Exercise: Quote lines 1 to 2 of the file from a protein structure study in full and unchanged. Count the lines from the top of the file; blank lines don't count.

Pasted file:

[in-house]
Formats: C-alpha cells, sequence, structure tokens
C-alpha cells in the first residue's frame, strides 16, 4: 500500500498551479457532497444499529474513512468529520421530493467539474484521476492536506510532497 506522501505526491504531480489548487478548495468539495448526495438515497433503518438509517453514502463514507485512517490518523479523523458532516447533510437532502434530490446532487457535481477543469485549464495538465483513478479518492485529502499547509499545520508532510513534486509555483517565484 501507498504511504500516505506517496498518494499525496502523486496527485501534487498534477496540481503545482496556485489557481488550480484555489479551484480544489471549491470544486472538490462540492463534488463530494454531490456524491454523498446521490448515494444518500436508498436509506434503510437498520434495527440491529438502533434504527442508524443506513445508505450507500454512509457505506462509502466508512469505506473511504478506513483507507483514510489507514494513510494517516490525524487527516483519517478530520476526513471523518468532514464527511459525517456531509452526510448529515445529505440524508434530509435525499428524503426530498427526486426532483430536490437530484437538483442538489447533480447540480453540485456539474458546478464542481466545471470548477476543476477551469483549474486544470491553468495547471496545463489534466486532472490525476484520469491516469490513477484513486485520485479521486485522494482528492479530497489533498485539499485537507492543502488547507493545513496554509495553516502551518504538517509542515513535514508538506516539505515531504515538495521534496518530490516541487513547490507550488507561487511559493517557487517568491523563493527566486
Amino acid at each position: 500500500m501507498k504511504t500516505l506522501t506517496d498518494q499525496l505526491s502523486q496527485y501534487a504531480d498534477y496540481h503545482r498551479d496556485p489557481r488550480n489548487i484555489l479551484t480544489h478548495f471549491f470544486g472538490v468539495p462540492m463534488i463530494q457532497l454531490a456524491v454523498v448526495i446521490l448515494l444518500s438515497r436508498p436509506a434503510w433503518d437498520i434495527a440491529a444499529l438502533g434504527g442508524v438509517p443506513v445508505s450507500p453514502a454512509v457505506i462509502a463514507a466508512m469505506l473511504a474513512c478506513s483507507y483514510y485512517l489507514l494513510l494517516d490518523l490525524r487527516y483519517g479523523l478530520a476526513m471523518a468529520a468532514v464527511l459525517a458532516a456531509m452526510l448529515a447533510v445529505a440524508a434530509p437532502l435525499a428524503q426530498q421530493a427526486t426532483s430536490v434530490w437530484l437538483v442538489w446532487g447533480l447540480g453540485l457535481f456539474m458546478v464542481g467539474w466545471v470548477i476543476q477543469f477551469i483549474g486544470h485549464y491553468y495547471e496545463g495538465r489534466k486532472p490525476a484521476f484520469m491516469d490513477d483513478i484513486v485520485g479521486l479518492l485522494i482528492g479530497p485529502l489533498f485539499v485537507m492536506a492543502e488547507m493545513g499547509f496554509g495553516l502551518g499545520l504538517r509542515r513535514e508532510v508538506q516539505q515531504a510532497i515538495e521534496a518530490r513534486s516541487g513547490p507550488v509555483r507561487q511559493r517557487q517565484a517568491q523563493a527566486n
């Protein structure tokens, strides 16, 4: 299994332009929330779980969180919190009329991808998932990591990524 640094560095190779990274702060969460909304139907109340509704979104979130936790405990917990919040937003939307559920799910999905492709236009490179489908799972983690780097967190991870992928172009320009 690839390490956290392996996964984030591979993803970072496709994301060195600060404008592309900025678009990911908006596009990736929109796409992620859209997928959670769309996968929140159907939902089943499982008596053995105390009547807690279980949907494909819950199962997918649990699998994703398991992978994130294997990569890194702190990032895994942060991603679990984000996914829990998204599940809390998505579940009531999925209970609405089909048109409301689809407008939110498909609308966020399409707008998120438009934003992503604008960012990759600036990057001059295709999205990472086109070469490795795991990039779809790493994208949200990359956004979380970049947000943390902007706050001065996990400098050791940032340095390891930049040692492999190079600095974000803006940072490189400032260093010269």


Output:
[in-house]
Formats: C-alpha cells, sequence, structure tokens